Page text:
Learn How to Shop for Trendy and Cool Vintage Clothing




If you love the look of decades gone by, you are in luck — vintage clothing is definitely in style. Though it may seem a bit daunting, shopping for vintage clothing isn’t that difficult. To get the most bang for your buck, you will just need to do a little research and know where to shop.

Why you should shop for vintage clothing

Eco-friendly: New clothing can have a negative impact on the environment through pesticides and chemicals, harmful emissions and sweatshop labor. Buying and selling vintage clothing is part of the recycling process.

Unique: Vintage garments are unique. If you are looking for something rare and unusual, rather than the same old thing everyone else is wearing, vintage is the way to go.

Quality: In today’s fashion world, clothing factories are churning out garments as fast as they can. It’s quantity over quality in most instances. Vintage clothing was sewn by hand and designed to be passed down from sibling to sibling or parent to child.

Where to shop for vintage clothing

There are a number of sources for vintage clothes, including directly from older people, thrift stores, vintage shops, flea markets or from online Web sites.

If possible, go directly to the source by raiding your grandmother’s or grandfather’s closet (with permission, of course). This will assure that you are getting actual vintage clothing. Another idea is to put up advertisements at retirement homes or senior centers.
If you can’t find the clothes from an individual, start with estate sales in your area. Many times you can find vintage clothing, jewelry and accessories at pennies on the dollar from estate sales. Check Craigslist and the classified ads in your local newspaper to locate estate sales in your area.

Thrift stores, vintage shops, flea markets and consignment shops also offer vintage clothing. Thrift stores and secondhand shops sell clothing and other items that have been donated by individuals or businesses. Most thrift shops are associated with a charity. The quality of merchandise at thrift stores varies dramatically.

Vintage shops are privately owned. Prices are generally higher at vintage shops than at thrift stores. Usually, vintage shops purchase clothing in bulk, then sort, clean, fix and resell it.
Flea markets and swap meets also can offer vintage clothing. Many times the quality is lower than that found at thrift stores and vintage shops; however, you can find a diamond in the rough.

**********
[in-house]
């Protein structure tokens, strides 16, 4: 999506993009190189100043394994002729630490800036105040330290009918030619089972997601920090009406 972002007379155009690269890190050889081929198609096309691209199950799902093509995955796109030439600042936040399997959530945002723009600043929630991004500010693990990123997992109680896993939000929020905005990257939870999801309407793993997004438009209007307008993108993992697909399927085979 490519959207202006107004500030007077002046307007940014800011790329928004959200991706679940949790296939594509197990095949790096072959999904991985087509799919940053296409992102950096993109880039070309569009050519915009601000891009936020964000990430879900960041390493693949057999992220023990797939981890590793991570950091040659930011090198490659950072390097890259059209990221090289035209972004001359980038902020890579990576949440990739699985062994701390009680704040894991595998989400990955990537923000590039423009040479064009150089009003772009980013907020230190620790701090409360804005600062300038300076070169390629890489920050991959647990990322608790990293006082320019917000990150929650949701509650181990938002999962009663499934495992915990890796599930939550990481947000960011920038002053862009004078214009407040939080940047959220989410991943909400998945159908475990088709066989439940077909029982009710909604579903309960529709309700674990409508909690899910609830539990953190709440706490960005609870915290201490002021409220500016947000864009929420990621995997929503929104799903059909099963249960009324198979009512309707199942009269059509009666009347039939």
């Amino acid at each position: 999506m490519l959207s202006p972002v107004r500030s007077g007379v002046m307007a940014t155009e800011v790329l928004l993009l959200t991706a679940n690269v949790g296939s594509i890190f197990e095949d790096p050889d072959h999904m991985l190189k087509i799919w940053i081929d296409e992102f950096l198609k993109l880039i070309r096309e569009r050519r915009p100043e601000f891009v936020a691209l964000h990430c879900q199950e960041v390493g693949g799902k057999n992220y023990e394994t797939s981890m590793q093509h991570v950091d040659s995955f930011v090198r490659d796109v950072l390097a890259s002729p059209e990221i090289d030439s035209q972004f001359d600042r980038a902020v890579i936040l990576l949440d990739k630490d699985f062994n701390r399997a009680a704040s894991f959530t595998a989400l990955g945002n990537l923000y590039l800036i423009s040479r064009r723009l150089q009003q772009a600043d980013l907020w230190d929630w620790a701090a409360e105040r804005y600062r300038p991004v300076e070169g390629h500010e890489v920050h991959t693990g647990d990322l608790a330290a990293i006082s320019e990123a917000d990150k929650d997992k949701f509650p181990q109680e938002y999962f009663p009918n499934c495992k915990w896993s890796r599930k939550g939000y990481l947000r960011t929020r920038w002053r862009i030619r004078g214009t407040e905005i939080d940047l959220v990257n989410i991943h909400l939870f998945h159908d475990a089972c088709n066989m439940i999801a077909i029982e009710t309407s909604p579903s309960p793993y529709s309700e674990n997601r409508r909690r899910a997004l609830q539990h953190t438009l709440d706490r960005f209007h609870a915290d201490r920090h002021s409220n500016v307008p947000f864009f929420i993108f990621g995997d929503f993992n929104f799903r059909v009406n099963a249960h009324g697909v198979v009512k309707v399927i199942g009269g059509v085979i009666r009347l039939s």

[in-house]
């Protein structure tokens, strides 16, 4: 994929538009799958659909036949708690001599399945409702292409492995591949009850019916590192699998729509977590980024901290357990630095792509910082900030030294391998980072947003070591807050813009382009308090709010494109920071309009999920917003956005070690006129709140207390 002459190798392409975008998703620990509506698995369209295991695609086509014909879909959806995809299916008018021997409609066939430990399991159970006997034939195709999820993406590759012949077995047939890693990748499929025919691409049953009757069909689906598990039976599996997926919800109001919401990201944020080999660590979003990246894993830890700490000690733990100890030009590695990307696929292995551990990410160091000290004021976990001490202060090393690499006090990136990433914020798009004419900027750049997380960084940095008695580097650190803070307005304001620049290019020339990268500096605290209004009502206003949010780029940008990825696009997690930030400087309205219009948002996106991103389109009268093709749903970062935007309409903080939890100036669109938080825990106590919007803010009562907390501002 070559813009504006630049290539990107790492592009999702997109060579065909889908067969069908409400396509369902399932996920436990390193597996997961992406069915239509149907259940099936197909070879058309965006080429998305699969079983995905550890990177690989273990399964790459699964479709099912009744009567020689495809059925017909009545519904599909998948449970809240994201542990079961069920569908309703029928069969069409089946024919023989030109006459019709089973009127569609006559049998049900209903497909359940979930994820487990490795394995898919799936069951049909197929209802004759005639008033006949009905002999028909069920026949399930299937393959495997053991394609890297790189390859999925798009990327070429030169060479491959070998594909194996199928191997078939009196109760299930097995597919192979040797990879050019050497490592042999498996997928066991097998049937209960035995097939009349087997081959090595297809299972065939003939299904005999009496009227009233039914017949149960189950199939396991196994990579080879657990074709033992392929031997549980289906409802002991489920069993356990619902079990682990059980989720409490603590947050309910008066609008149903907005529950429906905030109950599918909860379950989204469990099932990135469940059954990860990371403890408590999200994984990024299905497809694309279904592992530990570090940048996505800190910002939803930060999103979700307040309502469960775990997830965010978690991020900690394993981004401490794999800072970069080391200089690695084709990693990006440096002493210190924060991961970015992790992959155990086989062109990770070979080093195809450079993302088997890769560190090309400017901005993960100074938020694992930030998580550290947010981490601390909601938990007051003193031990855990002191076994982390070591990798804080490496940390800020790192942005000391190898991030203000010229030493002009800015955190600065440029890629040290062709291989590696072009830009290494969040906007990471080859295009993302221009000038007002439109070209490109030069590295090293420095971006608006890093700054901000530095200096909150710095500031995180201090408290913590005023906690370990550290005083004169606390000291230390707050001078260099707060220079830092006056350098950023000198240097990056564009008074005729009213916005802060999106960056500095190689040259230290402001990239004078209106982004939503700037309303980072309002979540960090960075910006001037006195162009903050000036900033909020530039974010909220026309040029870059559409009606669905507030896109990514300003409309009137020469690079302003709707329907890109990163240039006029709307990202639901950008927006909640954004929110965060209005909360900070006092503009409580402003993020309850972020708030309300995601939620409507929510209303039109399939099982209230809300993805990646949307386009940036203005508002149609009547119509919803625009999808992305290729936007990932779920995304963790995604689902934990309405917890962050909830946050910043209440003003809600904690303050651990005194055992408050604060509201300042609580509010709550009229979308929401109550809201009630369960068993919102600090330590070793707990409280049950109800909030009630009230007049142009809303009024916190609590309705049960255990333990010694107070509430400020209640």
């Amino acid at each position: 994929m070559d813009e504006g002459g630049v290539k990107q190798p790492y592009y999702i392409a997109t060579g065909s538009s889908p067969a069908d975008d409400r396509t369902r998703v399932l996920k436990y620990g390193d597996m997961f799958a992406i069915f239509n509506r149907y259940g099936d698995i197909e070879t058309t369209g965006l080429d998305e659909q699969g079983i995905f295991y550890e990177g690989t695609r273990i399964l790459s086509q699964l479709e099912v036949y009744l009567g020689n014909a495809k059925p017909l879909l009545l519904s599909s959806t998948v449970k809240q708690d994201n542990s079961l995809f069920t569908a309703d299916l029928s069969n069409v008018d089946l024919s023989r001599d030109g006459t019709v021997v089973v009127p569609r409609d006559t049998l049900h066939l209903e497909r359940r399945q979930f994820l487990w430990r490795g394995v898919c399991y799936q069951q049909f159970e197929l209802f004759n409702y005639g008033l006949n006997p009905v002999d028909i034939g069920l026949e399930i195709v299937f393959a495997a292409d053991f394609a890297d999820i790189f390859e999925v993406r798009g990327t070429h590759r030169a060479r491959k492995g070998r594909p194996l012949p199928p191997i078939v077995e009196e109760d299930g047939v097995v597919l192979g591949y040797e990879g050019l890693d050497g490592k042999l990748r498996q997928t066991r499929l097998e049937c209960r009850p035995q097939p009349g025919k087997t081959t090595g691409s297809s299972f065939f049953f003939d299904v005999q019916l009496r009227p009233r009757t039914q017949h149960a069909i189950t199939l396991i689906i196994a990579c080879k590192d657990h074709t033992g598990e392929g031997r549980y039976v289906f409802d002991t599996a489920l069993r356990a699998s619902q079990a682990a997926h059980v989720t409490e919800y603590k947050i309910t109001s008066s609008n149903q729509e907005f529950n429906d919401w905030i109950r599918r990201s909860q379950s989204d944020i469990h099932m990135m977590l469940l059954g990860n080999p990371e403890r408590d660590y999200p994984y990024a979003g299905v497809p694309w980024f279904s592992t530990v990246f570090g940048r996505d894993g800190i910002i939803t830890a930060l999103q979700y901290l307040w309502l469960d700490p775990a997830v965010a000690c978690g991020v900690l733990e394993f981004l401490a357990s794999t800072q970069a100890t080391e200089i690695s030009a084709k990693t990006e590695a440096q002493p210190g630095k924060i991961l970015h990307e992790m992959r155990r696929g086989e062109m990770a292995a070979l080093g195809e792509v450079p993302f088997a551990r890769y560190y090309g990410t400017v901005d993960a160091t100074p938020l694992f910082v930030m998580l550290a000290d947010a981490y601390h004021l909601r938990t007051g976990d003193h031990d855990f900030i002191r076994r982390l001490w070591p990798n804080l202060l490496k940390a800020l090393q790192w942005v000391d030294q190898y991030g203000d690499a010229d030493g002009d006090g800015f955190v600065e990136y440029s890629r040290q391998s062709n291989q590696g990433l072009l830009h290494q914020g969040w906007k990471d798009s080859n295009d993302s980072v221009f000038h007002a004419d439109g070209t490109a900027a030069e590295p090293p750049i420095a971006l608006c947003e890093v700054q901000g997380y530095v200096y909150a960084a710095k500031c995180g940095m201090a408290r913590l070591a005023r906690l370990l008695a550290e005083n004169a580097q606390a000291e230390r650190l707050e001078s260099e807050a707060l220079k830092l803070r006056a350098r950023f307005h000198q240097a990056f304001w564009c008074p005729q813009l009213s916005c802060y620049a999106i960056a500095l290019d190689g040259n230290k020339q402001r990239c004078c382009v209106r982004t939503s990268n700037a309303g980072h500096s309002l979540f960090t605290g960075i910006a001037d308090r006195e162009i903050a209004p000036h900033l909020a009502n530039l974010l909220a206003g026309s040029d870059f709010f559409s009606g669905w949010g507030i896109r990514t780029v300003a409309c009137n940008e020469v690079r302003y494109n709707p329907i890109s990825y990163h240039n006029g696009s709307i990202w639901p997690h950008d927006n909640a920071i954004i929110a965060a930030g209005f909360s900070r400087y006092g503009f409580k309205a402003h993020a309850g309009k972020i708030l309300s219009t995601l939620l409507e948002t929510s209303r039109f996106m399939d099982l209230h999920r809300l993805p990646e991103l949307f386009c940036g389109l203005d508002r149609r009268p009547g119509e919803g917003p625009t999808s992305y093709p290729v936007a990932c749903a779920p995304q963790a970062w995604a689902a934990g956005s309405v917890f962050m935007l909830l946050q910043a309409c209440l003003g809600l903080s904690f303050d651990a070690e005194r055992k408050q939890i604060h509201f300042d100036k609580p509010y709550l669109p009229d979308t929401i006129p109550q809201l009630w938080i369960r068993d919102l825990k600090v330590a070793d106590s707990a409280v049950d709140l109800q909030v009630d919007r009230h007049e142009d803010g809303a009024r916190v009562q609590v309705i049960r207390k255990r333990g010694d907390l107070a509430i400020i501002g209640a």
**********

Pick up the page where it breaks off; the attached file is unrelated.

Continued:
Consignment shops act as a dealer for individuals wanting to sell used clothing and other items. The individual sets the price, and the shop takes a percentage of the profit or selling price of each item sold. If the shop doesn’t sell the item after a specific period of time, it is returned to the individual.

You can also locate vintage clothing online at eBay, Etsy, Mod Cloth, Vintage Vixen, Dress That Man, Fashion Dig, Nelda’s Vintage Clothing and many other Web sites.

Vintage clothing: Check for damage

The advantage of shopping at brick-and-mortar stores instead of online is that you are able to see the clothing before you buy it. When you find a vintage item that you love, be sure that it is wearable. Check for stains, tears, mold and moth damage. Small tears and general wear are to be expected, but don’t pay a premium price for an item that is deteriorated, stretched out or otherwise significantly damaged. If there is slight, fixable damage, you should be able to haggle on the price and get a better bargain.

Is it really vintage?

Whether you are looking for authentic clothing from the 1930s, 1940s, 1950s or more recent times, keep these things in mind to determine if an item is actually vintage:

  • Plastic zippers didn’t come about until the 1960s — same with fabric care instructions.
  • Suits from the 1940s have no back flaps and the button hole on the lapel is actually functional.
  • Before 1960, most clothing had hand-sewn embellishments and hemlines with intricate stitching.

Make sure it fits

Sizing standards are definitely not the same from decade to decade; therefore, you cannot rely on the size that is on the tag. Before you leave on your shopping trip, take your measurements. Write them down and carry the information with you, along with a tape measure. Although many thrift stores and vintage shops don’t have dressing rooms, you can measure the clothing itself to ensure that it will fit. If it’s too big, buy it anyway – you can always get it tailored. If it’s too small, however, leave it on the rack; it is almost impossible to add fabric to a piece of vintage clothing.